DC: We’ve liked private credit for a while, and we’ve got the Cliffwater fund that we’ve been using for quite a while there. Real estate’s really gotten crushed for a while now, and we’ve had an allocation there. It’s a long-term allocation, but we’ve been a little bit overweight for a while, and we're probably adding to a position that’s not in the portfolio here. Sometime in the next month or two, we’d be allocating to reinsurance, or catastrophe bonds, so that will get funded out of the existing positions there.

Reinsurance is probably the most interesting opportunity at this moment. For our clients that are deploying new capital into limited partnerships and that kind of thing, real estate is pretty interesting right now as some of these distressed real estate funds are spinning up given what’s going on there.

WM: What are catastrophe bonds?

DC: As an example, if you live in Florida, you’ve got to get homeowners insurance, and you get that through your insurance company. But then the insurance company has to also get insurance because they can only take on so much risk, And so they have to reinsure themselves. And so there are some of these really big companies that help manage some of the risk from these insurance companies. If a hurricane comes through and has major damages to the area, that’s when these reinsurance types of things have to pay out.

Part of the reason for the interest is that it has no real correlation with equity markets or fixed-income markets. It’s based on how they’re writing the insurance policies and then what the outcomes are in the weather in the next year or so. So we’re coming off a period where the way that those policies were written, the pricing is pretty favorable, so that works out well if you’re an investor there. You always expect that there’s going to be bad weather, and unfortunately, there’ll be some hurricanes and things like that, but because it’s being priced the way that it is, there’s a pretty big buffer there.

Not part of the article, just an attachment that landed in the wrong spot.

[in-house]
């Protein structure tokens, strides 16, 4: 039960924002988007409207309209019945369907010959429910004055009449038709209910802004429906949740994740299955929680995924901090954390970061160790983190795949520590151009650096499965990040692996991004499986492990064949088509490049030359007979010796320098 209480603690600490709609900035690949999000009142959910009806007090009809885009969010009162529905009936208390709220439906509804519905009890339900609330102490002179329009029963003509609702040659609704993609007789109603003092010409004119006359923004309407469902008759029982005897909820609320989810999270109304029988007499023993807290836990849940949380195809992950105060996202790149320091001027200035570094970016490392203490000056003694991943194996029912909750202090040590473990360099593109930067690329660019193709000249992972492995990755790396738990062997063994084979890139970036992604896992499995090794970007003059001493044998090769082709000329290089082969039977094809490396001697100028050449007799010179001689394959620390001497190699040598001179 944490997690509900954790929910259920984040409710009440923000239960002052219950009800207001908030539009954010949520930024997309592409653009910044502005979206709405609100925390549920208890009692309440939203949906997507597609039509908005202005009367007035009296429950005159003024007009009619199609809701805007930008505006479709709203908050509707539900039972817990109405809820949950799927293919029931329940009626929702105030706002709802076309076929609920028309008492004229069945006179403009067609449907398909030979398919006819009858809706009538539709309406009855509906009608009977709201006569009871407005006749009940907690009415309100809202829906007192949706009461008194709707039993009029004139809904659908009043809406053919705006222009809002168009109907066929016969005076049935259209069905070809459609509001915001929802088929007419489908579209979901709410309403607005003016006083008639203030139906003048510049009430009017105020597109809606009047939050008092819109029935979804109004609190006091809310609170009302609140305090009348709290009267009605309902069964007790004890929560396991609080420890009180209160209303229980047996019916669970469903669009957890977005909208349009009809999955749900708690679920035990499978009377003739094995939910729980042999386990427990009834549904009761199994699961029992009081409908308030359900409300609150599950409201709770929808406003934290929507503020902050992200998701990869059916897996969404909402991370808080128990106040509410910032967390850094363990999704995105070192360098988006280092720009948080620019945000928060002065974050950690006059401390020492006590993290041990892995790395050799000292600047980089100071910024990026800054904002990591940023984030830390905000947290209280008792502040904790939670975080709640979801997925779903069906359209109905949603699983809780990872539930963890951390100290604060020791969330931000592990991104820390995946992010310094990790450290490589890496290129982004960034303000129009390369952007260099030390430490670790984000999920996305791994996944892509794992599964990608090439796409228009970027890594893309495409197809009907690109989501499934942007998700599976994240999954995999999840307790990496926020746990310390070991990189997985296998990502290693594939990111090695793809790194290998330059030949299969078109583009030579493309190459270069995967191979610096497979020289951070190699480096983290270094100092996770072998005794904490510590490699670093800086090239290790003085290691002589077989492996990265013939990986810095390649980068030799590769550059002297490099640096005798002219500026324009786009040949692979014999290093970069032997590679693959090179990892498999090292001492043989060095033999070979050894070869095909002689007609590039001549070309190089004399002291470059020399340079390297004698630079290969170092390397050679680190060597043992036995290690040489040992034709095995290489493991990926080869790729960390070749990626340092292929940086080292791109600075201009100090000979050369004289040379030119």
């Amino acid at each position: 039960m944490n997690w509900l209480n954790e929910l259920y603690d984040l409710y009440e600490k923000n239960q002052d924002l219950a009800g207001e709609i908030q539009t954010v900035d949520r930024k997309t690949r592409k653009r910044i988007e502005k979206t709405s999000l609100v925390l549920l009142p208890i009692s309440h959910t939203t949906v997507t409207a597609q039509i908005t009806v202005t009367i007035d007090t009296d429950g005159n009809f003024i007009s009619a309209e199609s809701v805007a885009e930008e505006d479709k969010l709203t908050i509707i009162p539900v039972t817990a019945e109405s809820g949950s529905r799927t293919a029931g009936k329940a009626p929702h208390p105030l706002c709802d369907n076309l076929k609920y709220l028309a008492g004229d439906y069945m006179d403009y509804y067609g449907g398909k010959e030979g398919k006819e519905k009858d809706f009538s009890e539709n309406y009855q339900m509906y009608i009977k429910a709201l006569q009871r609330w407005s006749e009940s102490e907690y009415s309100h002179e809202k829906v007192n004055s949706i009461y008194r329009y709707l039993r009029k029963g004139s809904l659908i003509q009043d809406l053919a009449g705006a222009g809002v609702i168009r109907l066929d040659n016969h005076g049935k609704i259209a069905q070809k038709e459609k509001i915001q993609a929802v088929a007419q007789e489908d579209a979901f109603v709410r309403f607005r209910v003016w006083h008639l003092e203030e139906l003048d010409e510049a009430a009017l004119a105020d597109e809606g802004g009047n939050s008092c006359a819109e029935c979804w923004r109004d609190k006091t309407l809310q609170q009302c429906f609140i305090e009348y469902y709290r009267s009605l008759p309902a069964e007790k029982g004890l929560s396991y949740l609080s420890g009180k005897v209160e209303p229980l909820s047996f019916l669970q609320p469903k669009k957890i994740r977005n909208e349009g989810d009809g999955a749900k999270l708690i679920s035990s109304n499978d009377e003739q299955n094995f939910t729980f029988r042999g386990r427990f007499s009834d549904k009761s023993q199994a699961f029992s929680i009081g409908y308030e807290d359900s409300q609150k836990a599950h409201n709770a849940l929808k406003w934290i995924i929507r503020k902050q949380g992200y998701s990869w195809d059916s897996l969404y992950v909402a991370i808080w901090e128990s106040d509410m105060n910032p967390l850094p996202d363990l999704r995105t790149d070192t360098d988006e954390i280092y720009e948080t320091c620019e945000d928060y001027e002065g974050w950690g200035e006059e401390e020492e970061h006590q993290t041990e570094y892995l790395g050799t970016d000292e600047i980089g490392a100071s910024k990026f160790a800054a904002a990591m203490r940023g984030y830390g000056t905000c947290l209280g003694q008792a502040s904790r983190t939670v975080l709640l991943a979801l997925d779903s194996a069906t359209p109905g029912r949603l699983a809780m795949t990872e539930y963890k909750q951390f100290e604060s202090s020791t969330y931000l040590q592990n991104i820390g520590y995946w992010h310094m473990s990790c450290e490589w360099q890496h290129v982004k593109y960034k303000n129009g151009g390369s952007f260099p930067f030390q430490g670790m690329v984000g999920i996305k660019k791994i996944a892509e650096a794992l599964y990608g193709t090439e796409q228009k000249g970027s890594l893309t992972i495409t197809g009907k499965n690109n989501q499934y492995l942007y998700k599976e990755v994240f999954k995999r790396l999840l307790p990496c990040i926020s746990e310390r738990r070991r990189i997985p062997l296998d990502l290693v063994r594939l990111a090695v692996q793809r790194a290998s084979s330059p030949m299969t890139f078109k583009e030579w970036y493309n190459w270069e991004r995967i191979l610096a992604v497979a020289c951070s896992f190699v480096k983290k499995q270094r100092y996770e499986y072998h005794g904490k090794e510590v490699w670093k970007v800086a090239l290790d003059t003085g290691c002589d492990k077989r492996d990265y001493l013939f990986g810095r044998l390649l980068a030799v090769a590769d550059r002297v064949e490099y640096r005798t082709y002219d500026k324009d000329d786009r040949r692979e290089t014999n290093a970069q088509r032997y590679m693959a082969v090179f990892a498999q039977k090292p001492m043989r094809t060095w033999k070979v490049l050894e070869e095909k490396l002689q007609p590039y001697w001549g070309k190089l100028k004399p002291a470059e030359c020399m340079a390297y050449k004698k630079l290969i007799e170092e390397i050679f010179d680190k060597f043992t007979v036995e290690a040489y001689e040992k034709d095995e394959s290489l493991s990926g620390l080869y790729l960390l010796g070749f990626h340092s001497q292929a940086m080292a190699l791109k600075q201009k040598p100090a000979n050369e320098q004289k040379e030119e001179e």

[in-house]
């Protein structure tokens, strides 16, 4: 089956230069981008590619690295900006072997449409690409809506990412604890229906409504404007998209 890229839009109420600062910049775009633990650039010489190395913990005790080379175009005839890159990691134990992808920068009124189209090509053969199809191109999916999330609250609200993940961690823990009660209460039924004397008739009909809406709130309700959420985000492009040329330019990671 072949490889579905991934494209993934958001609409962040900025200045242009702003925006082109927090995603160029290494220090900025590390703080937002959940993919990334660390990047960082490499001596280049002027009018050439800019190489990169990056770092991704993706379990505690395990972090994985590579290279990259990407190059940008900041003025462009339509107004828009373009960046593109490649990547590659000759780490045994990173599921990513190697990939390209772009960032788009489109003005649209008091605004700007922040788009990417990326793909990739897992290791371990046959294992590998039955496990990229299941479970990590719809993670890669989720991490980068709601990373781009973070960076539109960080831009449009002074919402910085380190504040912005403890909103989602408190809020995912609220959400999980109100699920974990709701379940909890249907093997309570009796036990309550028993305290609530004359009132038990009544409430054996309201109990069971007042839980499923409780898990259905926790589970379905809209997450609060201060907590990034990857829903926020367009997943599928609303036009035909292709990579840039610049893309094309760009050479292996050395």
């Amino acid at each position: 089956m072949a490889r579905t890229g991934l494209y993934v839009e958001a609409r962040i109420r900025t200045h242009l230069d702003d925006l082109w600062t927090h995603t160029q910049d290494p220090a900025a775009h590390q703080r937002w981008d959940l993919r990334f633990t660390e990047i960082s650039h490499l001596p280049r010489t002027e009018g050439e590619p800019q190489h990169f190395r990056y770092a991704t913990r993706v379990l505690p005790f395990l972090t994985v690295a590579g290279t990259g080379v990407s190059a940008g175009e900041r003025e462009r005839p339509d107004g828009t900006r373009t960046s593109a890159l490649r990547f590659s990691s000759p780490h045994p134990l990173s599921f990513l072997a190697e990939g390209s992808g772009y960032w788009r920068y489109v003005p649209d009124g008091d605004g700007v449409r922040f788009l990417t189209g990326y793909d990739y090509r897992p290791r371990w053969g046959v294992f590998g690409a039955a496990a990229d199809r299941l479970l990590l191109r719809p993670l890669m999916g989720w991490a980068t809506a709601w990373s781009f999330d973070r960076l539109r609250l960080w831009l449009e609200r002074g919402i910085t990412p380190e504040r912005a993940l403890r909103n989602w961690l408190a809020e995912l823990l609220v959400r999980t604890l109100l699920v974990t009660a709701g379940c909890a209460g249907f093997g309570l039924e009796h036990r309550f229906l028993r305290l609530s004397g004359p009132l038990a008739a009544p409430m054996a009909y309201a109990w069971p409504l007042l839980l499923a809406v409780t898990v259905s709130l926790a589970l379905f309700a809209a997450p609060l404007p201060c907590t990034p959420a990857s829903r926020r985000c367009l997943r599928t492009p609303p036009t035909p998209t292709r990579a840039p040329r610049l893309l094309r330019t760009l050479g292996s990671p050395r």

We’ve got a fund that we like that’s got daily liquidity with a manager that’s been doing it for a long time and had a lot of success.

WM: JP Morgan CEO Jamie Dimon recently warned against retail investors’ entrance into private credit and said there could be “hell to pay.” What are your thoughts on private credit?

DC: With private credit, I understand why some people would have some concern because it’s a newer thing. It’s a very quickly growing market, but that’s a function of other areas where these companies would have gotten access to that capital basically drying up. Banks aren’t giving it to them anymore.

I’ve seen some research showing that money is flowing back the other way because the spreads on private credit have gotten big enough to where it’s now economical for some of these firms to go back to just the standard broadly syndicated loan market and just issue high-yield bonds again. So I think some of this money that’s flowing into private credit will probably move back the other way.

We’re going to be adding a position to reinsurance, so we will be reducing our weight to private credit.  But that’s not because we don’t like private credit; it’s because we like the opportunity in reinsurance.

WM: How much do you hold in cash? Why hold cash?